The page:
Maddison’s paper was undoubtedly part of a policy debate associated with the 1948 British Film Institute conference, “The Film in Colonial Development,” and a conference on African Administration, where the paper “The Use of Cinema in African Administration” was presented in association with John Grierson’s belated return as Film Controller of the Central Office of Information (Smyth 2004, p. 430). If Maddison’s article bears the stamp of Grierson’s larger vision of mass psychology and colonial development by way of the idea of putting film into the hands of the colonized as a new instrument for their own development, as Smyth suggests, the inclusion of this article in the third issue of RIF is worthy of further exploration.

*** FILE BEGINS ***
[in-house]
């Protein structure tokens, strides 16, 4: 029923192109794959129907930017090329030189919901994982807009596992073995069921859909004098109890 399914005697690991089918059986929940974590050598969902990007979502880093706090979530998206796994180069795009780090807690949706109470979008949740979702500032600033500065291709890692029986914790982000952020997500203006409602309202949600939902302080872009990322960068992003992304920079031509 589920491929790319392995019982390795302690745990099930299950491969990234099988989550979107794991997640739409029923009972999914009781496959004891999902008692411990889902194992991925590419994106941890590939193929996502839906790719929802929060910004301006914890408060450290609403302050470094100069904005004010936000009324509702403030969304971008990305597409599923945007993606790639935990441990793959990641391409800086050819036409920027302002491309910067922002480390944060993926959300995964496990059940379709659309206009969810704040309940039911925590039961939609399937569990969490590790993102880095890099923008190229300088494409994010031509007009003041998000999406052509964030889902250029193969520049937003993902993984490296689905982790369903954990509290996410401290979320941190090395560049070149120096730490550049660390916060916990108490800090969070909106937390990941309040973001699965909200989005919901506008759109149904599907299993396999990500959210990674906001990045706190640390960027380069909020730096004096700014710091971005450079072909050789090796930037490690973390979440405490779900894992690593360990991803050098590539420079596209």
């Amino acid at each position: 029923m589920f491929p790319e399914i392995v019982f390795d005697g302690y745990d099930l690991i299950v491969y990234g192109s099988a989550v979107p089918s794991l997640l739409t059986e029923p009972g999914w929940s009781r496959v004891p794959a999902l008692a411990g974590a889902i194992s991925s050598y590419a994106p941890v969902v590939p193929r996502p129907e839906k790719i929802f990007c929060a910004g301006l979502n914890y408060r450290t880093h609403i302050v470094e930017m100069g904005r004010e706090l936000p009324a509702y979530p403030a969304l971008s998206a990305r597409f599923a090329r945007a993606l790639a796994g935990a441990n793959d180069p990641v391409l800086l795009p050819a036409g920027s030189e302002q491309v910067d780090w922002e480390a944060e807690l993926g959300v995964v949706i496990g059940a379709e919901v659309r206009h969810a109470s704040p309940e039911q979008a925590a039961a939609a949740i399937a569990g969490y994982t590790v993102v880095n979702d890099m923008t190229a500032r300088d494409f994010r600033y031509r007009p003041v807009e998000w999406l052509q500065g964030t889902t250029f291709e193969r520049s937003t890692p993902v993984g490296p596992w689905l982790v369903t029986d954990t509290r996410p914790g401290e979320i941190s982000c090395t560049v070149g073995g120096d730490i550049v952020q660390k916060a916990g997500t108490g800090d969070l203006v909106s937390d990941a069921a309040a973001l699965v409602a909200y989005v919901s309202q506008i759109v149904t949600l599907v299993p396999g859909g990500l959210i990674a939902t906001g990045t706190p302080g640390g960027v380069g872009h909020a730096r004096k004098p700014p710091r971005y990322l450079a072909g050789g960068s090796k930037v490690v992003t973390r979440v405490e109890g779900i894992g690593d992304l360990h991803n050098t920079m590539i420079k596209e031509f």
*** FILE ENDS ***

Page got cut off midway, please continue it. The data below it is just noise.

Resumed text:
Henri Wallon, an accomplished professor of psychology at the Sorbonne who embraced filmology as an intellectual and institutional project from its very beginning, claimed that Maddison’s article reflected an important area of research associated with the filmology project, one that focused on psychological and experimental research. This area examined the relationship between filmic perception and mass psychology, which often relied on statistical studies of perception. As an intersecting international field of study within psychology, it encompassed the German and French traditions of physiology in the tradition of Étienne-Jules Marey’s Physiological Station and Institute and Wilhelm Wundt’s experimental psychological laboratory at the University of Leipzig. It also suggests the influence of more statistically oriented media and mass psychology studies in the United States under the influence of German émigrés, particularly at the University of Chicago, who first arrived at the University of Michigan and worked with John Dewey in the 1890s. Many of these researchers at the University of Chicago were initially interested in levelling a critique against utilitarianism and utilitarian views of freedom and communication, but became directly associated with an American tradition of philosophical pragmatism (Carey 1996). In the case of media psychology, “the primitive” was transformed into the mass as an equation of classification, management and efficiency in which the individual is seen as a docile subject without collective agency.